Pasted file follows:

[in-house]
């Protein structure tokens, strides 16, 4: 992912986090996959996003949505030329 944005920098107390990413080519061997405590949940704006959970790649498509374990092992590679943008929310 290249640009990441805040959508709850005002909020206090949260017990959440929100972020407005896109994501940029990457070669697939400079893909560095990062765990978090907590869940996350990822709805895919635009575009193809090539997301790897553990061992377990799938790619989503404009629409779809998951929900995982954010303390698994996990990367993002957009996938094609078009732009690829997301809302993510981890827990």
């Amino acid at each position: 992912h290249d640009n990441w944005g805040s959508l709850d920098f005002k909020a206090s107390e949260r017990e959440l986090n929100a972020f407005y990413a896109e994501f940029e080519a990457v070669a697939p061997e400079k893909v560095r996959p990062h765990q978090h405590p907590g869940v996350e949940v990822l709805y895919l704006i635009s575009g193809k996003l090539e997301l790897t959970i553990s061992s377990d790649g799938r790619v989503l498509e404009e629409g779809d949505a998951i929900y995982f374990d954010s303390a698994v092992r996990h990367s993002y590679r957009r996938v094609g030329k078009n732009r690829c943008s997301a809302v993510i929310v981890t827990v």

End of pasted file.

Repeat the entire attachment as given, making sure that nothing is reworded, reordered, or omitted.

[in-house]
């Protein structure tokens, strides 16, 4: 992912986090996959996003949505030329 944005920098107390990413080519061997405590949940704006959970790649498509374990092992590679943008929310 290249640009990441805040959508709850005002909020206090949260017990959440929100972020407005896109994501940029990457070669697939400079893909560095990062765990978090907590869940996350990822709805895919635009575009193809090539997301790897553990061992377990799938790619989503404009629409779809998951929900995982954010303390698994996990990367993002957009996938094609078009732009690829997301809302993510981890827990």
């Amino acid at each position: 992912h290249d640009n990441w944005g805040s959508l709850d920098f005002k909020a206090s107390e949260r017990e959440l986090n929100a972020f407005y990413a896109e994501f940029e080519a990457v070669a697939p061997e400079k893909v560095r996959p990062h765990q978090h405590p907590g869940v996350e949940v990822l709805y895919l704006i635009s575009g193809k996003l090539e997301l790897t959970i553990s061992s377990d790649g799938r790619v989503l498509e404009e629409g779809d949505a998951i929900y995982f374990d954010s303390a698994v092992r996990h990367s993002y590679r957009r996938v094609g030329k078009n732009r690829c943008s997301a809302v993510i929310v981890t827990v």